This interview with Russ Heath was conducted by TCJ publisher Gary Groth for information-gathering purposes on October 9, 2008, and has never previously been published.
GARY GROTH: You were working with Harvey Kurtzman around ’57. How did you know him?
RUSS HEATH: I met him when he was doing the Hey Look strip for Stan Lee up in the Empire State Building and we became friends and went out for lunch. And then he started feeding me little things at lunches and I eventually did a couple things in Mad. I did Help! and Humbug and, of course, Little Annie Fanny for years and years and years. In fact, Hefner moved me out to Chicago because I’d been asking Harvey for a raise for a year, and he says, “You’re working for Playboy magazine!”
I say, “I can’t feed that to my kids.”
He didn’t pay any attention. I got fed up with him one time. He came down one morning to pick some stuff up at 7:30 from my apartment from where he lives, and he didn’t tell me he was bringing all his daughters with him. So I open the door, haven’t been to bed yet. I’m in my briefs and a T-shirt and they all come running and screaming. A little politeness would have warned me to open the door with some clothes on, right? [Laughter.] And then, this one kid took my spy glasses apart and flushed the lenses down the toilet. That didn’t please me too much.
But anyway, we cut the pages apart so Willy could work on half of one page while I’m working on the other half and that means cutting all the tissues that were taped on. And, you know, tissues and tape and sticky — it becomes a complete mess. And so I’m sitting there after he left and I thought, “That’s it, I’ve had it!” I waited for him to get home and I called him and I said, “Why don’t you come back down here and pick all this stuff up? I’m done, I’m through.” So he panicked and by 5 o’clock Hefner’s on the phone and says, “I’ll double your salary. I’ll give you my old office to work out of and I’ll physically move you to Chicago.” Well, that was an offer I couldn’t refuse so that’s how I moved to Chicago.
And you lived in the mansion?
For a time. Once I was legitimately in Chicago, I was supposed to get my own apartment, which I did. One of them was very close to the mansion and I was in and out of the mansion all the time.
Was the mansion a non-stop orgy like we think it is?
No, no. I remember Al Jaffee, Willy, Harvey, myself and maybe that was it. We were brought out to get the second or the third issue and put it finally to bed. And we worked on it in what were then a bunch of apartments.
And Willy, Al Jaffee, and myself were in one room and Willy had this pair of pants, he called him “paint pants.” He just wiped his brush on the pants, so they’re multi-colored. And so, one night I took them after we went to bed and I cut every third stitch on the whole thing and folded them back up and put them by his bed. [Laughter.]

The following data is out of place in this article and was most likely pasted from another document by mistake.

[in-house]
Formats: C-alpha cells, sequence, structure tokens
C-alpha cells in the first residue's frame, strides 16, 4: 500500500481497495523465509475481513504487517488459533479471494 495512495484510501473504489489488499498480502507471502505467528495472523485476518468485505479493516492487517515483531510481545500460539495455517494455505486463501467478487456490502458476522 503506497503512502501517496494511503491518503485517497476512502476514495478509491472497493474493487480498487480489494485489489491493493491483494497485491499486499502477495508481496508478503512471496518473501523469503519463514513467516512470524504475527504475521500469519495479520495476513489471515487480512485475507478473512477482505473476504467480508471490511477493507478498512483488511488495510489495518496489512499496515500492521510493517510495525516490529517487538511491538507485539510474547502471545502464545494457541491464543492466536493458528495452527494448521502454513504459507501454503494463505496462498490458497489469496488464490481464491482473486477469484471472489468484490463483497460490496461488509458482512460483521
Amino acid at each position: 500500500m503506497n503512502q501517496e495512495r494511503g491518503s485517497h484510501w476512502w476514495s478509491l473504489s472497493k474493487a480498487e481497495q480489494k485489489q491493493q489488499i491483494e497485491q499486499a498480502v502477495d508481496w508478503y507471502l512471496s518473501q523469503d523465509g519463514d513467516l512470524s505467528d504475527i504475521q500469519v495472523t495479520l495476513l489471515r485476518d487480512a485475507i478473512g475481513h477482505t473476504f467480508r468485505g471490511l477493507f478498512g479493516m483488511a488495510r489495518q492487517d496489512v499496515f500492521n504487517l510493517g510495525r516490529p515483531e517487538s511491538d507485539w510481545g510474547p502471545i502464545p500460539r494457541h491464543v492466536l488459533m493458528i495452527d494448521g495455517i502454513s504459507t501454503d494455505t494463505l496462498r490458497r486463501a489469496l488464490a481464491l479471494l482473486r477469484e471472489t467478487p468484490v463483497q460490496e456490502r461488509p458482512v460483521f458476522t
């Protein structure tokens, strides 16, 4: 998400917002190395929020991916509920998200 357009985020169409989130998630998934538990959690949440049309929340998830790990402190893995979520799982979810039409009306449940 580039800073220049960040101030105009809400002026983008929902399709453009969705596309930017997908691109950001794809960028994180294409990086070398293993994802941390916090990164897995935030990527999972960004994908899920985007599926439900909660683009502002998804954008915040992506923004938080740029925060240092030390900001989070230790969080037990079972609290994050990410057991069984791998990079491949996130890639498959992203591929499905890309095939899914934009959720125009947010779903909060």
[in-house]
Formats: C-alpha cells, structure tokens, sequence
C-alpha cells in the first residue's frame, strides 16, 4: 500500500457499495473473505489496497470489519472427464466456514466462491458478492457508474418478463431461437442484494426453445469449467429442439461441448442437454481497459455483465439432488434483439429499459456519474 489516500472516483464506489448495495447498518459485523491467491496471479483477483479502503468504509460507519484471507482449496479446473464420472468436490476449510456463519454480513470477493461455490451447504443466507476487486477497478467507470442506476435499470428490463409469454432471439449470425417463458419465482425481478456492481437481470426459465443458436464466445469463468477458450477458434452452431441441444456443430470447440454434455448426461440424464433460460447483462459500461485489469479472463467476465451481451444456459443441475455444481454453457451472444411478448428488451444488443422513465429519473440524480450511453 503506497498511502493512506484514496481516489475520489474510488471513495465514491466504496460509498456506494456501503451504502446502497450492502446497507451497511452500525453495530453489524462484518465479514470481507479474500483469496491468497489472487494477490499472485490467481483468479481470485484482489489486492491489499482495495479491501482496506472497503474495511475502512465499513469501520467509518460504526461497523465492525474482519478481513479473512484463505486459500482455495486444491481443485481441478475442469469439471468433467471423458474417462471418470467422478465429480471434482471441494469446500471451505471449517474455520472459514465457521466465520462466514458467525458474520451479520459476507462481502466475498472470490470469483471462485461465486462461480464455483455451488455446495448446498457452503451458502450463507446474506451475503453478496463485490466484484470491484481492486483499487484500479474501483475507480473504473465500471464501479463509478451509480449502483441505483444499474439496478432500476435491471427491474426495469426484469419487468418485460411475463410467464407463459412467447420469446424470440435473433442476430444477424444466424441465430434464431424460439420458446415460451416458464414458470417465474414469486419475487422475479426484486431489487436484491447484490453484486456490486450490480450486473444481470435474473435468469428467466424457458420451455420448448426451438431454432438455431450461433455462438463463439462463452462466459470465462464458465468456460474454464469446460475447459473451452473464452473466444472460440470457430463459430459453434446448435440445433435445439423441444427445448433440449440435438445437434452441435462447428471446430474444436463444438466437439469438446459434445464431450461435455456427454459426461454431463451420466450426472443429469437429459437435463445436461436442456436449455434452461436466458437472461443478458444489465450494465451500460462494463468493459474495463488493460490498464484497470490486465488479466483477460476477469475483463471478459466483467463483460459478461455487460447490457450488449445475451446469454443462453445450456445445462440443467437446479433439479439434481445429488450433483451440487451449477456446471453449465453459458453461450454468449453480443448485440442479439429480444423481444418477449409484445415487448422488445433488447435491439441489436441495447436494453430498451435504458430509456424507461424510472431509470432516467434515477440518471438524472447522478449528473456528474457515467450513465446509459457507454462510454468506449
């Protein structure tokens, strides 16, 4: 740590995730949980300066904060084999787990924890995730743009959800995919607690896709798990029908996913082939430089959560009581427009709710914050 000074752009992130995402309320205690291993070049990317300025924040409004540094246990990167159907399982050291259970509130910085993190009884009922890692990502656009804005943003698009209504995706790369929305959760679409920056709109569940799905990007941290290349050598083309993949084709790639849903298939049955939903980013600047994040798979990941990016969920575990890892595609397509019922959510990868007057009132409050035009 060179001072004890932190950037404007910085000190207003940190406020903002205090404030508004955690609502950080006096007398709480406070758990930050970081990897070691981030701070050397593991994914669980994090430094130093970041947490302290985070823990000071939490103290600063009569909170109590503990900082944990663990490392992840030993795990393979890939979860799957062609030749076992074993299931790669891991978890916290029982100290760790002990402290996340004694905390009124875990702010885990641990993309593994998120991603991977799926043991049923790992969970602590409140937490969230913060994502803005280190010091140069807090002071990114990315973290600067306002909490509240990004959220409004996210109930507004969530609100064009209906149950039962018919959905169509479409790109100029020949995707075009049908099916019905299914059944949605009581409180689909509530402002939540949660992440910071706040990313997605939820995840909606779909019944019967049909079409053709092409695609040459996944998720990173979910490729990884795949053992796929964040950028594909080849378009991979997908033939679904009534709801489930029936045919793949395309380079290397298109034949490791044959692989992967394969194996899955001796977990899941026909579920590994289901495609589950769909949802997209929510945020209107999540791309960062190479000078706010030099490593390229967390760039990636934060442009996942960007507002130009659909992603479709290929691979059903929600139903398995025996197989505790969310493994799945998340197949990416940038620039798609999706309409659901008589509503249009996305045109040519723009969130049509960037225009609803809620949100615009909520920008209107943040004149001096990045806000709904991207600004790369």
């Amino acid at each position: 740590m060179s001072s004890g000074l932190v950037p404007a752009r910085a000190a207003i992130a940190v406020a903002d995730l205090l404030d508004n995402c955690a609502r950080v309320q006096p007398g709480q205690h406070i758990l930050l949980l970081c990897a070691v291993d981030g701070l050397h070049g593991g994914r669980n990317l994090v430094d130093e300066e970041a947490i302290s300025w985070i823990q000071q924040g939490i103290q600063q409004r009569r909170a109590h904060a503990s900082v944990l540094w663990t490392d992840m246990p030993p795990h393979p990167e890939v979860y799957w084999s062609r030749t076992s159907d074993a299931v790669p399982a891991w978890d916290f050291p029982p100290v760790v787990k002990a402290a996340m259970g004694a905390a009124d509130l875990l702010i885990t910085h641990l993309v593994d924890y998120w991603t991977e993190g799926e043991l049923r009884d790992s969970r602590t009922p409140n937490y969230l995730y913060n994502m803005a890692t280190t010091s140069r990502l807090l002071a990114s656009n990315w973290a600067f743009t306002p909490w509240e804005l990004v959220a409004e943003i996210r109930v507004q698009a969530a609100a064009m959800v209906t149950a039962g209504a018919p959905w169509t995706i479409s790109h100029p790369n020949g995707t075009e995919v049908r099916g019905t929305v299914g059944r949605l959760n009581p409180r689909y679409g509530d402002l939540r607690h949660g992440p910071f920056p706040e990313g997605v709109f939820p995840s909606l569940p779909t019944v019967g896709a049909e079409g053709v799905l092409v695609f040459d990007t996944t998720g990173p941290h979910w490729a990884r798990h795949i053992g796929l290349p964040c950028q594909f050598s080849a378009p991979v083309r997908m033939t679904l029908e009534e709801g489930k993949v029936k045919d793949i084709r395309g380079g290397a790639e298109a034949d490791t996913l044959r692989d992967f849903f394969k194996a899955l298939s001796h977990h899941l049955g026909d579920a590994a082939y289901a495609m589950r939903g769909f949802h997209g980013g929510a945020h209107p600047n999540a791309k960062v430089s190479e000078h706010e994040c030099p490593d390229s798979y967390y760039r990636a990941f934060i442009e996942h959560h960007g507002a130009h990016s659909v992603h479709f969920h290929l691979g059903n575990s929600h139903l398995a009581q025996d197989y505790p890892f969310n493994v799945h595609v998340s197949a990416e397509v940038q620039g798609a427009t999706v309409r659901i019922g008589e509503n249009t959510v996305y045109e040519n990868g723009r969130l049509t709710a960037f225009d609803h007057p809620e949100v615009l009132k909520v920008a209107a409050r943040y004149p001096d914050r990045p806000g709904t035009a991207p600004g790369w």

So the next morning, everyone’s hanging around to see the explosion when he realizes this. And he was unbelievable. He’s standing in front of the mirror in the bathroom and just talking away. And he’s pulling all the spare parts of his pants. His pants are now four inches bigger because I opened up where they’d been taken in. They were four inches bigger than when he took them off the night before! [Laughter.] And he’s looking at his beard and at the same time pulling all the spare materials to the back and then he finishes that and he looks at his nose or something and then he goes and absent-mindedly pulls it all to the front again. And we’re going crazy. We can’t laugh without giving it away. And nothing would work. And finally we’re going down the main stairway to breakfast and I thought, “There may be some girls down there,” and his goddamned pants, I expected them to fall off of him at any moment. So I yanked on them. I said, “These stupid paint pants!” We’ve been at him for days. I’d say, “What’s the stink in here?” and Al would say, “I think it’s Willie’s pants.” Stuff like that. [Laughter.] So anyway, I yanked on them and they opened up from the zipper at the bottom all the way to his to his belt in the back, completely exposing his ass. And anybody else would have gone upstairs and put pants on. He just folded them over and held them. And he didn’t know and he still doesn’t know that somebody’s been messing with him. He just thinks they are coming apart. He’s sitting there at breakfast and my gag isn’t going over ’cause he doesn’t know it. So I leaned down — I had all these pockets cut off in my pockets — so I pretended to lean down and pick them up and I said, “Peter they’re dropping off, these things, and I handed him his pockets.” [Laughter.]
Now he began to understand and he says, “You ruined my good paint pants!” And of course, I had bought him a new pair, which I had under the counter, and whipped those out. And then he went the opposite way and ended up being so grateful for a new pair of pants. It was a funny bit.
That’s pretty great. What was your relationship with Al Jaffee?
I never met Jaffee up until that time, I don’t believe. And we became good friends, joking around, living in the same room in that apartment, or close to it. And I remember going out to his house one time on a weekend for a barbecue in the neighborhood and met all his neighbors. They all used to just wander around — one of them’s got ice cubes, one of them’s got meat, and they have a barbecue. And he took us out on his little motorboat.
I guess that marriage broke apart. He was hysterical. His lawn was about four or five inches long and his wife had been after him, so he goes down in the basement, disappears for a couple hours. Suddenly we hear this engine start up and the doors prop open to the basement, outdoor doors. And he comes out of there with the thing going full blast. He had taken a washing-machine motor out of his wife’s washing machine and grafted it into the thing and that’s how it was running.
Grafted it into a lawnmower?